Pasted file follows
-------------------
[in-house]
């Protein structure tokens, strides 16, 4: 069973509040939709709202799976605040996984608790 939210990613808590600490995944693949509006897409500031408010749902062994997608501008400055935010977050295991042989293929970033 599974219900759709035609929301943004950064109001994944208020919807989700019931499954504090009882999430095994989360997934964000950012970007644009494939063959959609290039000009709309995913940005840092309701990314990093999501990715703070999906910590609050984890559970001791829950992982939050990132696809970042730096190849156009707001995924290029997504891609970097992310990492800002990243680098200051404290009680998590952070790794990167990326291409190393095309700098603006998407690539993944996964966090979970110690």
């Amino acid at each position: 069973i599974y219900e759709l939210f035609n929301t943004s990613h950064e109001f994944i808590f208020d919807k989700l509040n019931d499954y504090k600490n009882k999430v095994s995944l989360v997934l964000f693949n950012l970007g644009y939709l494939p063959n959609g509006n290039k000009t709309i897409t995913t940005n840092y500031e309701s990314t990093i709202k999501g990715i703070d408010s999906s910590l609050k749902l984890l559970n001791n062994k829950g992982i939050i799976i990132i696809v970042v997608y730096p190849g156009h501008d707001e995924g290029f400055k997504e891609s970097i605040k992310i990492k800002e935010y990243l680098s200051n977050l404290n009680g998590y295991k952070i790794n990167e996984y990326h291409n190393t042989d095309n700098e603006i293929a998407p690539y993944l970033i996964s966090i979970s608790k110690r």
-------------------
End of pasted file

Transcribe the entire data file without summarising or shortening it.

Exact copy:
[in-house]
């Protein structure tokens, strides 16, 4: 069973509040939709709202799976605040996984608790 939210990613808590600490995944693949509006897409500031408010749902062994997608501008400055935010977050295991042989293929970033 599974219900759709035609929301943004950064109001994944208020919807989700019931499954504090009882999430095994989360997934964000950012970007644009494939063959959609290039000009709309995913940005840092309701990314990093999501990715703070999906910590609050984890559970001791829950992982939050990132696809970042730096190849156009707001995924290029997504891609970097992310990492800002990243680098200051404290009680998590952070790794990167990326291409190393095309700098603006998407690539993944996964966090979970110690």
């Amino acid at each position: 069973i599974y219900e759709l939210f035609n929301t943004s990613h950064e109001f994944i808590f208020d919807k989700l509040n019931d499954y504090k600490n009882k999430v095994s995944l989360v997934l964000f693949n950012l970007g644009y939709l494939p063959n959609g509006n290039k000009t709309i897409t995913t940005n840092y500031e309701s990314t990093i709202k999501g990715i703070d408010s999906s910590l609050k749902l984890l559970n001791n062994k829950g992982i939050i799976i990132i696809v970042v997608y730096p190849g156009h501008d707001e995924g290029f400055k997504e891609s970097i605040k992310i990492k800002e935010y990243l680098s200051n977050l404290n009680g998590y295991k952070i790794n990167e996984y990326h291409n190393t042989d095309n700098e603006i293929a998407p690539y993944l970033i996964s966090i979970s608790k110690r």